• Andreia – we had a break through last night! We watch Hoarders: Buried Alive with morbid fascination. At the end of it my daughter boosted it up the hall and started tidying her room frantically. Clothes literally flying out the door, I assumed that indicated they were destined for the laundry and took them away. On my return she had the wardrobe doors open and was pulling stuff out, literally flying out. Her clothes are more or less under control these days apart from use of the floorobe, but lots of stuff on the shelves in her wardrobe. Turns out her problem is obligation clutter. Things people had given her – things from years ago, things from someone that she didn’t want to receive anything from but didn’t know what to do with it, things from people that she thought she’d wait until she found the perfect person to pass it onto, notes from little cousins that she felt bad tossing out etc etc. So I told her we’d make an out pile in the garage and anything she didn’t use or love could go on that pile, she didn’t need to worry about finding these things new homes but we’d just focus on getting it out of her room tonight. If she wanted to be part of the re-housing we could do it over the next couple of days, if she wanted me to do it, I could take care of it. She was only interested in making sure a framed cross stitch made by grandma was offered to the little cousins first but the rest could go.

      As one of the people on Hoarders had a problem with obligation clutter, my daughter must have identified with her in some way and was off to head that off at the pass!

      As a side note, under her bed was clear – not a thing! Yay! If you remember the big mouse hunt earlier this year and we had to search under her bed and pulled out half a tonne of stuff while shreiking and tippy-toe-ing on the spot and waving our hands and teary eyed? Well she hasn’t stored anything under there since.

      • Moni, that’s so wonderful that your daughter suddenly saw the light. Happy Dancing for you and for her.

    • Hi Moni! I was bed resting, but I could still bark some orders! 😀 😀 :D. I am glad Hoarders: Buried Alive had that effect on your daughter. I can confess it had that effect on me a few times. I have found myself tearing papers and discarding stuff after a few episodes. I am happy your daughter is making progress 😉 and that mouse did render you a service 😀 !

  9. GracefromBrazil

    So glad you did not have the added stress of having a house to care for. Take care of yourself.

  10. Hi everyone! I would like to thank you for your comments and encouragement. I want to clarify what I have so you will no be so worried: I have Osgood-Schlatter lesion on both knees that I discovered this year, so I can´t crouch, can´t lift heavy objects, can´t kneel (obviously 😀 ); I also have lumbar spine injury, which has to be treated otherwise it will give a whole lot of pain, it also makes me unable to lift heavy stuff, move in certain ways and so on. And I also have a bursitis on my right shoulder. Don’t be alarmed and don’t feel sorry for me. Although this conditions are chronic I can live with them very peacefully if I do physiotherapy and lots of under water exercise (aerobics). If I don’t I will have pain. And I can’t do the above mentioned things. But they are not life threatening diseases and I can live with them without pain if I take good care of myself.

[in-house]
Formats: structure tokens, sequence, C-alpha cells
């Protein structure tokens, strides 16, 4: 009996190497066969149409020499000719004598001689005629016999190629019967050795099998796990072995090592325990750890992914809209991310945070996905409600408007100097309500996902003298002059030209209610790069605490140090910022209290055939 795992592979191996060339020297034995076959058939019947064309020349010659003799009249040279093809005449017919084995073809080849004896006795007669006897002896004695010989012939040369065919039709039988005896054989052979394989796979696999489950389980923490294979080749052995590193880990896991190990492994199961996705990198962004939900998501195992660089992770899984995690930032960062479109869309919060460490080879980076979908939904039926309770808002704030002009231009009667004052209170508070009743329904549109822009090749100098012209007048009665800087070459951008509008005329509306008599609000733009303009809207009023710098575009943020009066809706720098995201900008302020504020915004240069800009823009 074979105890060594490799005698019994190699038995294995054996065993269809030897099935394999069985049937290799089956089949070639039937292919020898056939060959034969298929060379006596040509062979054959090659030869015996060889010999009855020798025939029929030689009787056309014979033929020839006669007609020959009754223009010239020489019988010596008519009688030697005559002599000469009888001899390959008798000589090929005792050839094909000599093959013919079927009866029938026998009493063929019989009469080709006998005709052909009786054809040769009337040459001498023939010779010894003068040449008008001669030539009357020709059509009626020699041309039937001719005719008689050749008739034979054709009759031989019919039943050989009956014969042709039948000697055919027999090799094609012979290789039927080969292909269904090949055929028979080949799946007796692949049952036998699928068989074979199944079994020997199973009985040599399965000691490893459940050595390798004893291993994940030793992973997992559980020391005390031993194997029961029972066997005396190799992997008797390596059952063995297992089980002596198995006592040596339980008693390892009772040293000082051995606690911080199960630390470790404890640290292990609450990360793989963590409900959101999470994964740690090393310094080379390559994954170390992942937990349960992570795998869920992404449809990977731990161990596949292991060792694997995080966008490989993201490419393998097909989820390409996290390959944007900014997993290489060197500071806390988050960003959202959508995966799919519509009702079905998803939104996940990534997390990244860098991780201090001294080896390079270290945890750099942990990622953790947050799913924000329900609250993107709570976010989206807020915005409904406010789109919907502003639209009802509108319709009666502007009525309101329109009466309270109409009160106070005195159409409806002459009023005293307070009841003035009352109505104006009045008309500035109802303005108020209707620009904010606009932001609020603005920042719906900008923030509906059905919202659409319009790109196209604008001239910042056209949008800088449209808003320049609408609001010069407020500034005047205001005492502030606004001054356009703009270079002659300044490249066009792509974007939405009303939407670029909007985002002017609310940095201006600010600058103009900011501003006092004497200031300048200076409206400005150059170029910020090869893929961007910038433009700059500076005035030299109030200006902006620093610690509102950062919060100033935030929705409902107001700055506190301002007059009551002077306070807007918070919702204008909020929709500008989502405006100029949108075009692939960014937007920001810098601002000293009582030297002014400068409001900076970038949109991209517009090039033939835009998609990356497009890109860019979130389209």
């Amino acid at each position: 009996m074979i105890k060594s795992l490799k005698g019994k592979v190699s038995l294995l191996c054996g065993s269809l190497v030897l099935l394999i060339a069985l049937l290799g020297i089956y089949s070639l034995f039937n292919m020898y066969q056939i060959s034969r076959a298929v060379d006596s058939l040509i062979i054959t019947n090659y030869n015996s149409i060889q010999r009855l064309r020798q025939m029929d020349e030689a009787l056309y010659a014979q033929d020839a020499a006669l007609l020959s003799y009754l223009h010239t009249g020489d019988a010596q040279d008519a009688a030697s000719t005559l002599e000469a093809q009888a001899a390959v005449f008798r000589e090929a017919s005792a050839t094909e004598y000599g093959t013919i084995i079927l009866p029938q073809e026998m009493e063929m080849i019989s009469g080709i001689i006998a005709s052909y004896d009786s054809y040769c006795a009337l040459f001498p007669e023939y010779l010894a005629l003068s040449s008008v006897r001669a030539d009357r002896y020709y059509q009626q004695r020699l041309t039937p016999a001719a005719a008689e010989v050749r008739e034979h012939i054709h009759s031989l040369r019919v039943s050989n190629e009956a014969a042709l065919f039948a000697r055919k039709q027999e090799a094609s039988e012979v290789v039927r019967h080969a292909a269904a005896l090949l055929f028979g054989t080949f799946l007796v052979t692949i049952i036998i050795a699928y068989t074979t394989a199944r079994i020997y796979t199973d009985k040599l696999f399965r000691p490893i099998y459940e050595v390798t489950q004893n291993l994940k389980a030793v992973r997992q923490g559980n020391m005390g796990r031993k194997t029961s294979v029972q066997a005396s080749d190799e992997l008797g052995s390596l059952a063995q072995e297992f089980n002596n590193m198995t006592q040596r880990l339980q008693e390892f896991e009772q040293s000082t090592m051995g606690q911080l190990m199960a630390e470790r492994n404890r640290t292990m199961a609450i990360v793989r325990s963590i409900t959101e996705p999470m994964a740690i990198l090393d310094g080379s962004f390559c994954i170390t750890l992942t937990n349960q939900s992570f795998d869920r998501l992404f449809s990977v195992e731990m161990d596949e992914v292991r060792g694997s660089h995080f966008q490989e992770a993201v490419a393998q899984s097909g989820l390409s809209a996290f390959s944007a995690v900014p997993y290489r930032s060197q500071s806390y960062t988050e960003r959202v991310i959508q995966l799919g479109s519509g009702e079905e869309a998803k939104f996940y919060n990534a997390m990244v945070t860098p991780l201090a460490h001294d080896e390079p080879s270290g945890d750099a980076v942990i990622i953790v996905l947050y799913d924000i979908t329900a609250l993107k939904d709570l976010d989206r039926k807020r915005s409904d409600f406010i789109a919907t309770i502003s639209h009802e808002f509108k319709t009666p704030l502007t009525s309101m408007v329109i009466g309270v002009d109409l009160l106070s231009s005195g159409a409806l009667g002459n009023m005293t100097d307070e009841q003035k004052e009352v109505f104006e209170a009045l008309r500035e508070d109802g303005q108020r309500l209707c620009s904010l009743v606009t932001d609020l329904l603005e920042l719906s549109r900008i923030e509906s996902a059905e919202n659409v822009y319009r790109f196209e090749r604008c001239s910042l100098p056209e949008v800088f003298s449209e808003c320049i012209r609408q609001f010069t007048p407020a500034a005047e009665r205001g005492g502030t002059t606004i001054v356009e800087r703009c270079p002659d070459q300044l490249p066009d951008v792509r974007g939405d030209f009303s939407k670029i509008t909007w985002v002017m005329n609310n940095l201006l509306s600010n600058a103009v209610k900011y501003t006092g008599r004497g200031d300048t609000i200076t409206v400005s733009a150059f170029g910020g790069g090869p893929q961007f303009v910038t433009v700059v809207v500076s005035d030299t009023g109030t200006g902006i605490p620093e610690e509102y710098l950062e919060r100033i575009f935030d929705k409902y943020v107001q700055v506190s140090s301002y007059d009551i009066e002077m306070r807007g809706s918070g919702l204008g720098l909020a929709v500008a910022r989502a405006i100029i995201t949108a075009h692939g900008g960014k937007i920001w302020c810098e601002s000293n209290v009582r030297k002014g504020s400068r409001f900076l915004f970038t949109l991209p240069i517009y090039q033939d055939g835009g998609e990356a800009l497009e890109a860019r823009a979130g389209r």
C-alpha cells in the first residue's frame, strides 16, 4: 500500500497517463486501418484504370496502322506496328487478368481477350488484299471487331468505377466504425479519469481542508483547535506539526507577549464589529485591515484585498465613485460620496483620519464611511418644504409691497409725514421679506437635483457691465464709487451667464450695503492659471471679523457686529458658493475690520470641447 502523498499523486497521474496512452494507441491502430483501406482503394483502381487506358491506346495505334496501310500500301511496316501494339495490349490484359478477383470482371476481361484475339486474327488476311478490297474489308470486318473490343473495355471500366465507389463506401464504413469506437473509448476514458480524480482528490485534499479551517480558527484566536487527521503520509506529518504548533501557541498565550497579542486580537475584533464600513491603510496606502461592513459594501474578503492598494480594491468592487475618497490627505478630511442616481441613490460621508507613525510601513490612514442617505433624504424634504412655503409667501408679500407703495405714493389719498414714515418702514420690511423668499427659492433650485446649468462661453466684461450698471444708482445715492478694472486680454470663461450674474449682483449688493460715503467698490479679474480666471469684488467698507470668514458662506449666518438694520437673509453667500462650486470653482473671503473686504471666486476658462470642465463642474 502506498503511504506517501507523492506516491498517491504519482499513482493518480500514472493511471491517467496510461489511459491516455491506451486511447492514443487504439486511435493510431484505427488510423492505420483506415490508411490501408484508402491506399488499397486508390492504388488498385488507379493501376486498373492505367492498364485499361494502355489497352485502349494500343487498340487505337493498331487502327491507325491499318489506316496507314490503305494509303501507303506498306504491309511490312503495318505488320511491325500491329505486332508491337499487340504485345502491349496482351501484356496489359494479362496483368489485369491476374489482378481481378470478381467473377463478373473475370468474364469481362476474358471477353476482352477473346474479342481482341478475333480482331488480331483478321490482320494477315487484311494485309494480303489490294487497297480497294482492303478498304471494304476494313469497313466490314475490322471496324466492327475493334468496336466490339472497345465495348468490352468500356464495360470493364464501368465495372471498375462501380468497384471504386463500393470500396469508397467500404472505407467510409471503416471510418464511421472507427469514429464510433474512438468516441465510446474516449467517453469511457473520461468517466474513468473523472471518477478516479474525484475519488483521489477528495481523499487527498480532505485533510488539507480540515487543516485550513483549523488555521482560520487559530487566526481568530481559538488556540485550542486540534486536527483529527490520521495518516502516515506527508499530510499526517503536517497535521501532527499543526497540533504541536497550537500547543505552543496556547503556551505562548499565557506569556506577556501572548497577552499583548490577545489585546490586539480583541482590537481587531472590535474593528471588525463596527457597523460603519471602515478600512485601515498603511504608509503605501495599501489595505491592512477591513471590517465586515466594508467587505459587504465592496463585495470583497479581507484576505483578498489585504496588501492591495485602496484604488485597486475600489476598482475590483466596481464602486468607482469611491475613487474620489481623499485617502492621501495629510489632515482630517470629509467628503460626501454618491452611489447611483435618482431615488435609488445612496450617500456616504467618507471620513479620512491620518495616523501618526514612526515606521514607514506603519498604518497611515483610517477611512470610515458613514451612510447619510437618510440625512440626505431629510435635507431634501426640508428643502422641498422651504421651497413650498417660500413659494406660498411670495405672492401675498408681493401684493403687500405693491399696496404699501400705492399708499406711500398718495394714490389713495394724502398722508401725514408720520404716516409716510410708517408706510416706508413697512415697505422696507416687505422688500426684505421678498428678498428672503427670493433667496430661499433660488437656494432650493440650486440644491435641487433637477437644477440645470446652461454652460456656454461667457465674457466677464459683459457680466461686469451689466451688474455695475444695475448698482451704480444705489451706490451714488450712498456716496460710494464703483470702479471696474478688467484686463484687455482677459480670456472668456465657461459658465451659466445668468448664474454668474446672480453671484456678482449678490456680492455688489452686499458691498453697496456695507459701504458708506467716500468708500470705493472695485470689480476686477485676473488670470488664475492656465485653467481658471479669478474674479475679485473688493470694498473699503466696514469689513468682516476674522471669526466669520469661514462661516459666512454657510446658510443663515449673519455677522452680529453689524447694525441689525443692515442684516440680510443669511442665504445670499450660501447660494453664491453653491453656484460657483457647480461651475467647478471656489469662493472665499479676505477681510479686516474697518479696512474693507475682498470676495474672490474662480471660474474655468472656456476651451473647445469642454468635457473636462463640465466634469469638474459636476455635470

So now all that I decluttered has helped me to be able to care about myself in a way I would not before. That was the message I was trying to convey. All I have are just objects, stuff that I can live without. We have to focus on being well and the less we have to take care of, the easier it will be to take care of it. I am only 36, but I can surely tell you I am going to be a fragile old lady. So I want my house to have only things I can take of. I know I am very far from it still, but I am getting there. Thank you all again!

    • Just to add, normally I would answer everyone individually, but my shoulder is not helping… 😉

    • Andriea, my father had Osgood-Schlatter. He did well with it as long as he kept moving like you say you need to do. You sounds determined to take care of yourself. That’s good.

  11. Hi Andréia, firstly thank you for sharing this story with us. I am so glad that your home is in such good shape that you can take time to recuperate without having to worry so much about the state of your house. I only wish you didn’t have to be sick to find out this advantage of being decluttered. I do hope that your health situation improves.

    Having put up with a chest infection for the last week and a half I can appreciate what you are writing about here. After doing my usual Monday housecleaning, having not done it last week when I was sickest, I then got a call to say I was scheduled for a Defence Housing house inspection this Friday (today). I was overjoyed to think that, after not cleaning for two weeks and still only having to do the basic cleaning this week, all I had to do to be ready for inspection was to weed the garden and do a little pruning.

    Once again I hope you are feeling much better soon.

  12. Hi Andreia, my eldest daughter had Osgood-Schlatters, I had always thought it was a teenage ailment, I feel for you. It is a silent but debilitating thing. I hope it passes soon.

    For us it was a flood. We have a very large rambling house and I am super organised. Consequently though I knew and felt cluttered, we gave the outward impression of not being so. The flood was not disasterous but it gave me the excuse and the kick up the backside to start moving stuff. We have one room which is only used in the summer or for entertaining as it is ruinous to heat. That room, the Gin Gan (where the horses used to turn the grinding stones) has become our “holding bay”. Everything goes in there and is sorted into the appropriate charity pile, sale or tip. I have been reasonably strict about moving stuff out of there and not letting it take root, but so keen are we to let go that it is filling up faster than I can empty it!

    • Hi Gillie! Thanks for the support! Good for you on your decluttering efforts! Get that room empty, so you can use it again. My condition will not pass, because it is too advanced and it is irreversible. All I can do know is take care of it so it won`t advance and debilitate me even further.

  13. Andreia, I’m sorry to hear of your health problems. It is fortunate you were getting a lot of decluttering done earlier. You are young to be in this position, but all of us can expect to face some kinds of limitations as we age, so why not start now? Thanks for an inspiring post.

  14. Oh wow Andréia, that is a beautiful example and story. I have never considered that being a benefit. I love the fact that it not only felt great whilst you were ill, but it also strengthened your resolve to keep going. That is just so beautiful.

    Thank you so much for sharing your story. I hope your health stays positive for as long as possible.

  15. Thanks for putting your story on this blog. i really enjoyed this blog .